Cynthia Weber, MD, Gwen Bonner, MD, Mujjahid Abbas, MD, Leena Khaitan, MD, MPH. University Hospitals of Cleveland
INTRODUCTION: Surgeons improve practice through review of patient outcomes. In gastric bypass, we recently recognized a higher incidence of surgical site infections (SSIs) growing oral flora when the circular stapled gastrojejunostomy (GJ) was created via a transoral method (passage of anvil down esophagus into gastric pouch, TOA), compared to a transabdominal method (direct introduction of anvil into stomach via gastrotomy, TGA). This study aims to determine the effectiveness of change in technique of anvil placement versus wound protection in the reduction of SSIs.
METHODS: Patients from January 2016-March 2018 were included. Group A (baseline) included patients in the first half of this period, with the remainder in Group B. All procedures were performed by 2 surgeons. The high SSI rate in Group A prompted a change in technique that included more frequent TGA, or continuing TOA with use of wound protection for EEA introduction. Wound-related outcomes are examined, comparing patients who underwent surgery before (Group A) versus after (Group B) our quality improvement intervention.
RESULTS: Group A (182 patients) were similar to Group B (151 patients) in age, BMI and gender. 240 GJs were created with the transabdominal method, compared to 93 anastomoses created transorally. In Group A, SSIs were noted in 4% of patients with TOA vs zero in the TGA technique. The thought was that TGA versus TOA affected wound complications. In Group B, more TGA were used and the use of a wound protector and drape for the stapler. There was a significant decrease in SSIs between Group A and Group B (5 versus 0, p=0.04). 11 wound complications occurred in Group A (5 SSIs, 4 seromas and 2 hematomas) versus 2 wound complications in Group B (1 seroma and 1 hematoma); statistically significant decrease (6% to 1.3%, p=0.03). In Group B, wound infection rate was not affected by TOA or TGA as long as a wound protector and drape over the stapler were used.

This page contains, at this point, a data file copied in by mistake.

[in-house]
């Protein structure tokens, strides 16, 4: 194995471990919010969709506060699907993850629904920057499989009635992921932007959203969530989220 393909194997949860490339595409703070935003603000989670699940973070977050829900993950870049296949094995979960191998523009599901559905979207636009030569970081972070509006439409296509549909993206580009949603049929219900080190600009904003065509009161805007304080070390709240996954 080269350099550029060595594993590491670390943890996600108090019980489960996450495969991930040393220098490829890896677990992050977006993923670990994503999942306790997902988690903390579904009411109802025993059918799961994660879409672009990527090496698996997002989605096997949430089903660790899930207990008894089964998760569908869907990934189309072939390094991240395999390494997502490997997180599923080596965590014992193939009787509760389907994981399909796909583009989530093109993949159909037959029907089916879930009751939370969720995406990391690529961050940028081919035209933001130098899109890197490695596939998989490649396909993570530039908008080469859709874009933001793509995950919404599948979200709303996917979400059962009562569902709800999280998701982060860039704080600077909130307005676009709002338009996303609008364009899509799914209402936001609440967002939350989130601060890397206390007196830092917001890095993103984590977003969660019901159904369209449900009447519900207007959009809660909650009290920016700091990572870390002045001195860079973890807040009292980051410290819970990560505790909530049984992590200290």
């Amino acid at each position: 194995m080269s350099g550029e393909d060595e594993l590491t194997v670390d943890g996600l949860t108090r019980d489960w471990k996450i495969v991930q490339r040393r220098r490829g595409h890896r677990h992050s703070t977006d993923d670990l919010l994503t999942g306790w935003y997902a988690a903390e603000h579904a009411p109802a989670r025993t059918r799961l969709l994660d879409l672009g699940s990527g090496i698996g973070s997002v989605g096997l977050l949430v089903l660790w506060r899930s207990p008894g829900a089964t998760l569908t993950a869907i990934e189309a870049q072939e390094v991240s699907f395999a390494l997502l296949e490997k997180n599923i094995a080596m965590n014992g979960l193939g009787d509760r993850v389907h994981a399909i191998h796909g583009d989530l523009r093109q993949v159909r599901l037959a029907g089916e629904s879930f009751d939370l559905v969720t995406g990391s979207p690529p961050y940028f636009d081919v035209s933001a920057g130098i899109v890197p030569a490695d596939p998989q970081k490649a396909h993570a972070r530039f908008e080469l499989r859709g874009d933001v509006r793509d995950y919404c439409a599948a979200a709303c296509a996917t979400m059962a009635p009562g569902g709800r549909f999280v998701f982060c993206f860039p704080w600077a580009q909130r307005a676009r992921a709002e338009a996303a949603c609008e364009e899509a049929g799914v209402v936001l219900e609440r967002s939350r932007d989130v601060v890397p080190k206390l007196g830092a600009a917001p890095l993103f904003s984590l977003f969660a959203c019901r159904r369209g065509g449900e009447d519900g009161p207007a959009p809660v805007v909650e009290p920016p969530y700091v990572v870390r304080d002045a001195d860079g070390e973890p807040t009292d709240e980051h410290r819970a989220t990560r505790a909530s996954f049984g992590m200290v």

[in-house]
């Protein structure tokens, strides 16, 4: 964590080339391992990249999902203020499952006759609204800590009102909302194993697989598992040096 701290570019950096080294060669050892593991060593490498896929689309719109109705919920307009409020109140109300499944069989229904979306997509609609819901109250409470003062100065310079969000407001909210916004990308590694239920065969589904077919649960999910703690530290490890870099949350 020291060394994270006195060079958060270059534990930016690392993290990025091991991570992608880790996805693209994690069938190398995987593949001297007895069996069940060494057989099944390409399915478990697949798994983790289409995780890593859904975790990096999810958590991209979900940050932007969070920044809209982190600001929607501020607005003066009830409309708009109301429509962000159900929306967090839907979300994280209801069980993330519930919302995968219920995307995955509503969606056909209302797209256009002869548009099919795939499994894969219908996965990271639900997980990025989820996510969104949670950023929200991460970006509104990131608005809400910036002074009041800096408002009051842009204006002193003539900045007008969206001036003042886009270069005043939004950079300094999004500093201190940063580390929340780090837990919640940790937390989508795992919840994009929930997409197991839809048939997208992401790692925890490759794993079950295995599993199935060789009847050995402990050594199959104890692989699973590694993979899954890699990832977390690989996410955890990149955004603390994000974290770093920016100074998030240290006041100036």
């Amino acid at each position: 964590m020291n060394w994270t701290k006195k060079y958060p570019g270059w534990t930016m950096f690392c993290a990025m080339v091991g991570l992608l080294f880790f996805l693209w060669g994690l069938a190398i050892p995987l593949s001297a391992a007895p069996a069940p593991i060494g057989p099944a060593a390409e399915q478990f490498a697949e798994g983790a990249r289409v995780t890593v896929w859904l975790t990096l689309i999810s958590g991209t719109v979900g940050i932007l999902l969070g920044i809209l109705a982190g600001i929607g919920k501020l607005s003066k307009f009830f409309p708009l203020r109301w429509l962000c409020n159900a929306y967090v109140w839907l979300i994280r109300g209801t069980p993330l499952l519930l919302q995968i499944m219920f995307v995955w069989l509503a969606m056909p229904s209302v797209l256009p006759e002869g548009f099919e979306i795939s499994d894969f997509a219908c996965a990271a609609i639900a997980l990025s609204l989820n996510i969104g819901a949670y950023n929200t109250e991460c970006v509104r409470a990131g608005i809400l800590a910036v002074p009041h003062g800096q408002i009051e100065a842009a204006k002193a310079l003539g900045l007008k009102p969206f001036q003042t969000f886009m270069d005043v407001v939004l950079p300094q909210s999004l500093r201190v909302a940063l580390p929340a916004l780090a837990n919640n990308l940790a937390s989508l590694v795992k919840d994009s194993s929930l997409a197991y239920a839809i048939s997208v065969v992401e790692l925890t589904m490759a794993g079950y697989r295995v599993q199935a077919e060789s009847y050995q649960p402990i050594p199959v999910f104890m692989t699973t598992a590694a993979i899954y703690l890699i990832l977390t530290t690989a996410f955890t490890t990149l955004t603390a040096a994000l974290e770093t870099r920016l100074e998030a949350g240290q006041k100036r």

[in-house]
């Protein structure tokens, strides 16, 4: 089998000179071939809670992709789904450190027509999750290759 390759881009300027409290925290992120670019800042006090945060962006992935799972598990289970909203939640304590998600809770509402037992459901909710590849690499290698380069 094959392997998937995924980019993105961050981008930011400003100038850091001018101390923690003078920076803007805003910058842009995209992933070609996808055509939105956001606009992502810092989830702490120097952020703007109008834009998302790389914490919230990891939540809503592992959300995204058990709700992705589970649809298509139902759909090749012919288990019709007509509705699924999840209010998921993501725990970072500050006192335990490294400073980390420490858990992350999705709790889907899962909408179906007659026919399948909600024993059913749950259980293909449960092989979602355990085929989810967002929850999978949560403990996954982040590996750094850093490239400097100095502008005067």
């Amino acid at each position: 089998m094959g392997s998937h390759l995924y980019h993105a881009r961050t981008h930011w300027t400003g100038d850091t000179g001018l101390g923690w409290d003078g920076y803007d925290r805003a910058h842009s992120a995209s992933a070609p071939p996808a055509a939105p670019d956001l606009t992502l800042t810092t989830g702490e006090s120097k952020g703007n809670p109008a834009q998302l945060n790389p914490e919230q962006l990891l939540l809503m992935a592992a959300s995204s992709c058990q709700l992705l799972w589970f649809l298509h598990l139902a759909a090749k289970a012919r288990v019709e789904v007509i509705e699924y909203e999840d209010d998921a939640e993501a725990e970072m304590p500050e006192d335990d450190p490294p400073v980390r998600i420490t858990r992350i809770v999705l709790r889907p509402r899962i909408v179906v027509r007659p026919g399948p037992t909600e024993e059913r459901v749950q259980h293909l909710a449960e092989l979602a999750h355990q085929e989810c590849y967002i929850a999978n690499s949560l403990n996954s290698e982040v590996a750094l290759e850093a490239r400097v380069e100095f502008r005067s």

CONCLUSION: The use of adequate wound protection decreases the SSIs in gastric bypass when a circular stapled anastomosis is performed, regardless of technique of anvil placement. This study demonstrates that our quality improvement project was efficacious, as we saw complete elimination of SSIs and a dramatic reduction in other wound complications after intervention. Thus, the higher risk of SSI with the transoral technique can be mitigated with use of a wound protector in addition to covering the stapler with a drape.
Presented at the SAGES 2017 Annual Meeting in Houston, TX.
Abstract ID: 94902
Program Number: S049
Presentation Session: Bariatric I – Complications
Presentation Type: Podium